Academic journal article British Journal of Canadian Studies

Icy Battleground: Canada, the International Fund for Animal Welfare and the Seal Hunt

Academic journal article British Journal of Canadian Studies

Icy Battleground: Canada, the International Fund for Animal Welfare and the Seal Hunt

Article excerpt

D. Barry, Icy Battleground: Canada, the International Fund for Animal Welfare and the Seal Hunt (St John's: Breakwater Books, 2005), ix + 170pp. Paper. $19.95. ISBN 1-55081- 211-4.

In 1934 Abram Kean, master of a Newfoundland sealer, sailed into St John's to a hero's welcome. His arrival was celebrated for one simple reason: he had just become the first man to have killed a million seals. A generation later, such a celebration was becoming unthinkable. It says much about the emotions generated by the hunting of seals in eastern Canada that a book that concentrates on events between the late 1960s and the 1990s should be so topical today. Donald Barry's concise but detailed account of the history and the politics of the period are very familiar to the contemporary reader.

Barry is a political scientist, which accounts for his emphasis on the role and tactics of pressure groups, especially the International Fund for Animal Welfare, in the fight to change the attitudes of governments and people towards what had previously been seen as an integral part of the economy and culture of Atlantic Canada, particularly in Newfoundland: the annual culling of seals. Thus Barry's narrative tells of two conflicting forces: those who were determined to end what they regarded as a barbaric practice, and those who saw it as part of a long-established way of life. In between was a somewhat hapless Canadian government, needing to defend its people's interests but also conscious of its reputation and international standing.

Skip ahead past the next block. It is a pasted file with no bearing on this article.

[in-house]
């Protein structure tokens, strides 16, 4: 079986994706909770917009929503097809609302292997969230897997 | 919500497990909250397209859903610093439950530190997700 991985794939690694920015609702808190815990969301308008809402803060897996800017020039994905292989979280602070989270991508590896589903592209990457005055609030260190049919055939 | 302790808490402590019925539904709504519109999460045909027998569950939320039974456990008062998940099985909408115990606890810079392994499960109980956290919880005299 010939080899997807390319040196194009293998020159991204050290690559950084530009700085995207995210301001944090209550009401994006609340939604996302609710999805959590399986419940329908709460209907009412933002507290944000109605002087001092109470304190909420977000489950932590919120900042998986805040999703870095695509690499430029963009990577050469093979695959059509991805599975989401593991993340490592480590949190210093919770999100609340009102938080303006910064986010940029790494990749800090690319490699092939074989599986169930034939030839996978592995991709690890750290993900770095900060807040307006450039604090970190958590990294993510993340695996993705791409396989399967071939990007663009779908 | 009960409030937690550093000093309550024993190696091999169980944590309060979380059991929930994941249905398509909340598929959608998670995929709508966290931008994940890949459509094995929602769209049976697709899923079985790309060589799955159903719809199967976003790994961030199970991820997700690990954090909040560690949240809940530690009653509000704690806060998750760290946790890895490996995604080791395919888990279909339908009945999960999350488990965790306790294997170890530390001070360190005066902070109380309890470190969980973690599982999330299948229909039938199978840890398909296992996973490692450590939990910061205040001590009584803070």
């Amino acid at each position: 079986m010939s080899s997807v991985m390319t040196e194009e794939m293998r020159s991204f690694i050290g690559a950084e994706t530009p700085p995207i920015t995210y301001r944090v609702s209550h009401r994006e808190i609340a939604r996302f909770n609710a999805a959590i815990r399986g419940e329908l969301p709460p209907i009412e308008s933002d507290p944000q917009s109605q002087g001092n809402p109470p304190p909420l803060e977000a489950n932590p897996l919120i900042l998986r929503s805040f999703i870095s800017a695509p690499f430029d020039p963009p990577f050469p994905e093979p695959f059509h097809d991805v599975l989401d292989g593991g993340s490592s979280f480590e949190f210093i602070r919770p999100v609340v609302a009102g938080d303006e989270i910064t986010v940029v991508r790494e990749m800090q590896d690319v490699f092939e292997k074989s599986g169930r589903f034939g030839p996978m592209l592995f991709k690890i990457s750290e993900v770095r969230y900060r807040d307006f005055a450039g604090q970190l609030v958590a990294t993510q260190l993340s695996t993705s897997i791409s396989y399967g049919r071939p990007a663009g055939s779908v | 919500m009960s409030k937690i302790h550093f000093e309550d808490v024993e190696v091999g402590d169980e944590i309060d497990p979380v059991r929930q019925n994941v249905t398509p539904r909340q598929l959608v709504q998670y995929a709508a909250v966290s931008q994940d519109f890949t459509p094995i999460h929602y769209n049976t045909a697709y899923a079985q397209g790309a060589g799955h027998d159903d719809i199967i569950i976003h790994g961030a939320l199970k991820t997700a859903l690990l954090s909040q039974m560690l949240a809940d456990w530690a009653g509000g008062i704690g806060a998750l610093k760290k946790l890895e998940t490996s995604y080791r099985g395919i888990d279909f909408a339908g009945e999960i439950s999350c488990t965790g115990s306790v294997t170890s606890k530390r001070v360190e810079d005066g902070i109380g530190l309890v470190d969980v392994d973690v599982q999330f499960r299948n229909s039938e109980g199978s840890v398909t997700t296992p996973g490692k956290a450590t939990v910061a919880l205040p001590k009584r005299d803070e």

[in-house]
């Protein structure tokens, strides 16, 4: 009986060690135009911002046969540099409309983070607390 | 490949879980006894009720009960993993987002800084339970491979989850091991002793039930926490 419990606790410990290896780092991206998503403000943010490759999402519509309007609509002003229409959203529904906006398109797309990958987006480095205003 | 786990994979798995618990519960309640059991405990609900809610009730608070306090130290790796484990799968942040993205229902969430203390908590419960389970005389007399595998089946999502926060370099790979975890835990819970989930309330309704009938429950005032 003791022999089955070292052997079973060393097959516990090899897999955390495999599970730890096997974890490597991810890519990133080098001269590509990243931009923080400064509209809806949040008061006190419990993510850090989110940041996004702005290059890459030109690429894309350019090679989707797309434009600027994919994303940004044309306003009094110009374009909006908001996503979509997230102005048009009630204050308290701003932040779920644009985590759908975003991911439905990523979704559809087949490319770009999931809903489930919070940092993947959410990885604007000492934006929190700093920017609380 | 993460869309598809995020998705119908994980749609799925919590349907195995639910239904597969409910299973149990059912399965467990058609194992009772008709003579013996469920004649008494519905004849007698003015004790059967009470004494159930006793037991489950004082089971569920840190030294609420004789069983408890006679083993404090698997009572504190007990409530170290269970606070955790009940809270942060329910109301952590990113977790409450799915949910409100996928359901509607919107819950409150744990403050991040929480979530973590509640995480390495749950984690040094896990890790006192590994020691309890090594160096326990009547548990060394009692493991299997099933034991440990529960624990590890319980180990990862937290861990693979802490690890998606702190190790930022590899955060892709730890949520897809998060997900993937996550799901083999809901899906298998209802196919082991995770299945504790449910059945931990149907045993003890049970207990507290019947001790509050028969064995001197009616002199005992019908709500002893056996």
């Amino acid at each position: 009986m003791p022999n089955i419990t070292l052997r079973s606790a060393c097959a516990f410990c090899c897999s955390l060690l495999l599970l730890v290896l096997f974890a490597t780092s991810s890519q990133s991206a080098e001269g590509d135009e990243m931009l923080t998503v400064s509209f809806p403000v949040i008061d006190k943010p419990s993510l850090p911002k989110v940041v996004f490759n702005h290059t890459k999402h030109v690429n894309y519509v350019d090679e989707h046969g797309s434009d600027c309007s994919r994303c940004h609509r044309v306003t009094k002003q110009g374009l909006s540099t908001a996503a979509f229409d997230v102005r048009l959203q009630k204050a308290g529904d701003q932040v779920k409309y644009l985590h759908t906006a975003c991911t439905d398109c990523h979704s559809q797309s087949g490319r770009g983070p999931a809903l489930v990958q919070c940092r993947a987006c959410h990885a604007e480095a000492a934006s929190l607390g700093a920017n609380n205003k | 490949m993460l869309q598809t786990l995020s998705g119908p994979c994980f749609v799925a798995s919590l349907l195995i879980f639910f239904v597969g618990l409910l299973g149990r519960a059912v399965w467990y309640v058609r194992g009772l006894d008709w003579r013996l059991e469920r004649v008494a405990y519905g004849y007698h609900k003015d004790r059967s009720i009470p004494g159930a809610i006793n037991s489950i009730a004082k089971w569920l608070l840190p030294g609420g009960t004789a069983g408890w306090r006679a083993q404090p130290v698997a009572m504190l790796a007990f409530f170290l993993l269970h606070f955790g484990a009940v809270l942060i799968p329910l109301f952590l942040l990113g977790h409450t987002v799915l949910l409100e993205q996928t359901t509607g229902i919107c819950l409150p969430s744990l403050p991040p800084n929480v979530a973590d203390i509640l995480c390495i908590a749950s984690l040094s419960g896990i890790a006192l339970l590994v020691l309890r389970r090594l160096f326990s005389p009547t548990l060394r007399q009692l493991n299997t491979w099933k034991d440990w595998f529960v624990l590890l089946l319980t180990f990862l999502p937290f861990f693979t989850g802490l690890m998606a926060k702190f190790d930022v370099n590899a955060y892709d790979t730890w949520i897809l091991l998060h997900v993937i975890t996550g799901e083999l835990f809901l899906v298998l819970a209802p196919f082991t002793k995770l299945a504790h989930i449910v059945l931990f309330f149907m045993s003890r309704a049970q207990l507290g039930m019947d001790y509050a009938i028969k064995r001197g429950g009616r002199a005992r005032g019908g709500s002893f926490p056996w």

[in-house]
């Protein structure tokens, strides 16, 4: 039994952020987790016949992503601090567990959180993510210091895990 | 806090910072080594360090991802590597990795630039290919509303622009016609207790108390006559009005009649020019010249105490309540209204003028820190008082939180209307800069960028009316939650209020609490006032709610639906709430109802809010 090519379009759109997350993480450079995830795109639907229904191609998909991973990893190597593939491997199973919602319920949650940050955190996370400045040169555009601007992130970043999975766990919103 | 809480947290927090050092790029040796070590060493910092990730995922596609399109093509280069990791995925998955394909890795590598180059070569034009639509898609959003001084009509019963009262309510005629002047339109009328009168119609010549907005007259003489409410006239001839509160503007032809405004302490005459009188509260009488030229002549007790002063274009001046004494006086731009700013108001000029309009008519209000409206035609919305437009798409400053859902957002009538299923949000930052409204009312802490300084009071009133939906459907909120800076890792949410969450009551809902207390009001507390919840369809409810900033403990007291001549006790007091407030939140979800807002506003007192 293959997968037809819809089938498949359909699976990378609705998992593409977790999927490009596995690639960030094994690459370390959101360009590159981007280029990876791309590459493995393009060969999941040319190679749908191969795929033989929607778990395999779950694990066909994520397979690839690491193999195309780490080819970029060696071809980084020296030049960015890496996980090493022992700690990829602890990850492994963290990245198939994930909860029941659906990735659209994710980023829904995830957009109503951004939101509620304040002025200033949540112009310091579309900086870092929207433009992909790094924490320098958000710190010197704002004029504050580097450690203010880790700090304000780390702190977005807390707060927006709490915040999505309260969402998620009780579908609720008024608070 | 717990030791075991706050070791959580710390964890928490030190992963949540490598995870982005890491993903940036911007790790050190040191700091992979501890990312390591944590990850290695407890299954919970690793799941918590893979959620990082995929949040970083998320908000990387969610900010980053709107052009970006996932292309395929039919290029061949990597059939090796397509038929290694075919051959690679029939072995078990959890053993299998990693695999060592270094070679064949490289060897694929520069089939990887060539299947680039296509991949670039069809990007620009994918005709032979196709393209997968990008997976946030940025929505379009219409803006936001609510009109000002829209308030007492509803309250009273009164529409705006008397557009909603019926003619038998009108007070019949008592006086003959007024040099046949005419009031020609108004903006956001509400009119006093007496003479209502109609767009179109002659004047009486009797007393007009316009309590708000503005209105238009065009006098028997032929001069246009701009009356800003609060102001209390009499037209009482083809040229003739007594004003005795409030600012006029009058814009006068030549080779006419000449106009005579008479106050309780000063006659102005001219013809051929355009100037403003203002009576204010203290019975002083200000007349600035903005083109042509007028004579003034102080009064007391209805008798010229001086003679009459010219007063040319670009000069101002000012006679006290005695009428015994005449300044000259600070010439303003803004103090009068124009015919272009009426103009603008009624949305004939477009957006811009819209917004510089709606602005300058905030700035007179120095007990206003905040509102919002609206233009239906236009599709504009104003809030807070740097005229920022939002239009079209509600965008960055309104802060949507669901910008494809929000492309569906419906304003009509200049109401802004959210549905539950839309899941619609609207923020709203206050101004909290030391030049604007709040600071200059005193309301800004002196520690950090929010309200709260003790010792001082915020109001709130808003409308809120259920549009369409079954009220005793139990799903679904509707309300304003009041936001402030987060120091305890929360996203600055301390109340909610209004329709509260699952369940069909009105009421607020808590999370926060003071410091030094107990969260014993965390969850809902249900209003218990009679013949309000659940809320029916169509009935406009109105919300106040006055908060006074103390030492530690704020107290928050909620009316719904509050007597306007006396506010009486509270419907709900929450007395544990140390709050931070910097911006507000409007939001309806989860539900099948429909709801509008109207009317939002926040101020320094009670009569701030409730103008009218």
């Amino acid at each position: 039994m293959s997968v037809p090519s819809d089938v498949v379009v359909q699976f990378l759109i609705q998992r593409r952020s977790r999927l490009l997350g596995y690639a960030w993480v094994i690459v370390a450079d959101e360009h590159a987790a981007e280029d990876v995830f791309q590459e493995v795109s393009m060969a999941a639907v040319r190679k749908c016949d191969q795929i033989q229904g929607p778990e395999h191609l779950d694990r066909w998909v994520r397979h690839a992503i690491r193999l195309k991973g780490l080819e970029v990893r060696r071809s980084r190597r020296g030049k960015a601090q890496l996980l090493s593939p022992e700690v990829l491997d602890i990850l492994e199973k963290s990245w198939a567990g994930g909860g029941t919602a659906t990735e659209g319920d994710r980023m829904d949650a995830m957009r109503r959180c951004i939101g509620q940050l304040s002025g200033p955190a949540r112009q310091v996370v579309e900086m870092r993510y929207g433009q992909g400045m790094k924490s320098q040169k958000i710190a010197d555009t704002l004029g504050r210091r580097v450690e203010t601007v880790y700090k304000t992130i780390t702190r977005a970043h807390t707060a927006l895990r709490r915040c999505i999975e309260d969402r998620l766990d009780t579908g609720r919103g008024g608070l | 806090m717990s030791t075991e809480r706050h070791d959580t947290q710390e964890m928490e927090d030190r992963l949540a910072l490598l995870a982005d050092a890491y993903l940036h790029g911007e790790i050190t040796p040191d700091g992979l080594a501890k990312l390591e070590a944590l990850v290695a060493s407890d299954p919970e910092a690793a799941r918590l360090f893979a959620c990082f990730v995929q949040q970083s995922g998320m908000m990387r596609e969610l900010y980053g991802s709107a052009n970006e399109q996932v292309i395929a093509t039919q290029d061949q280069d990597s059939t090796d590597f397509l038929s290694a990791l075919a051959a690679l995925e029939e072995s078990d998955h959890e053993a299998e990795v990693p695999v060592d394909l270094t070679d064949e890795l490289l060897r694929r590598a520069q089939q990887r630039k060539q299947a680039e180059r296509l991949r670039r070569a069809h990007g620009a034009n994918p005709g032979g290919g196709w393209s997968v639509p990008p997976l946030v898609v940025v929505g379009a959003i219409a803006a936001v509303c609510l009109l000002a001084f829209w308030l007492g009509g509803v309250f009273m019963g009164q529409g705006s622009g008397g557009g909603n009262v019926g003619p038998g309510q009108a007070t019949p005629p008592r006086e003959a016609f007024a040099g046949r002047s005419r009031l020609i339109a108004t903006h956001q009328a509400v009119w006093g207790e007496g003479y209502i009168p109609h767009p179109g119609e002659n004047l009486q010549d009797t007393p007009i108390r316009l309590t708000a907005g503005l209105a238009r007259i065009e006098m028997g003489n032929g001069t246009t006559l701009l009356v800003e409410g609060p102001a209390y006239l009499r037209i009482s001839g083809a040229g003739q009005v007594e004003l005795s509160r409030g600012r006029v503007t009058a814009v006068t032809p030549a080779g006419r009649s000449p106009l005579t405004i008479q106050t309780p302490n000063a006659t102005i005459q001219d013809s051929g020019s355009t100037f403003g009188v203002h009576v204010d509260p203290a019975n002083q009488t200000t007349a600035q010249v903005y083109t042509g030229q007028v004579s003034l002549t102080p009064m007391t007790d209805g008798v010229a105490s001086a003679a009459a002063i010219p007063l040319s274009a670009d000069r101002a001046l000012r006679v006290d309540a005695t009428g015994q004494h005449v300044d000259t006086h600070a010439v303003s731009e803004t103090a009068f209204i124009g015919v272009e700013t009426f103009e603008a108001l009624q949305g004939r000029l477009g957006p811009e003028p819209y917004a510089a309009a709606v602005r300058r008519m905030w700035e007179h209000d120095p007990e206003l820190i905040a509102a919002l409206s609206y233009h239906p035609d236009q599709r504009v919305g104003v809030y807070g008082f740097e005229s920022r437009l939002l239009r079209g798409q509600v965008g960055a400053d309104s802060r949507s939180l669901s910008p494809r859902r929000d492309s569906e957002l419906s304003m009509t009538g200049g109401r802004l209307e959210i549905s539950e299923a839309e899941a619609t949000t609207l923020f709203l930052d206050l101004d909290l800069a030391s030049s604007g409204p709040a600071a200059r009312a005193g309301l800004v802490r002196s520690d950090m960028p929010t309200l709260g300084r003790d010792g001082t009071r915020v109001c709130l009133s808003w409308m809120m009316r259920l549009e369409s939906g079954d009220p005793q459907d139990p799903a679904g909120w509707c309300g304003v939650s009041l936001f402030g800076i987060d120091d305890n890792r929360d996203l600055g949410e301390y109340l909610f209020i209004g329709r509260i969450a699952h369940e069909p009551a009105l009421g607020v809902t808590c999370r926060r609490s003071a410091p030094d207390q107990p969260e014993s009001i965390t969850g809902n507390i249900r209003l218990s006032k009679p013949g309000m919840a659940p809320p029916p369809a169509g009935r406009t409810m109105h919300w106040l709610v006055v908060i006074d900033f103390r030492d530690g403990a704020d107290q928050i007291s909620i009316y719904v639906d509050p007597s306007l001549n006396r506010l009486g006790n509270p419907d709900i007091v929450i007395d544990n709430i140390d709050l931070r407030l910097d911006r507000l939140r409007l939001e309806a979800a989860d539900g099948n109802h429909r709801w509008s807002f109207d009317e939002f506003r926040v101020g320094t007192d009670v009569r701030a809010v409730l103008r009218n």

The International Fund for Animal Welfare and other activist groups were always able to set the agenda, which meant that the Canadian government had to react to its every move. As Barry points out, one of their most telling weapons was the use of magazine pictures and television images of the seal hunt. These had an immediate impact on the public, with their dramatic contrasts of white snow, red blood and men in dark clothes. These images were a gift to the anti-sealing groups and the fact that most of the seals being killed were pups meant that there could never be a rational, unemotional debate about the exercise. The pictures were largely targeted at a northern European audience, with the IFAW allocating a million pounds to its campaign to influence the British public and British companies; and it worked. …

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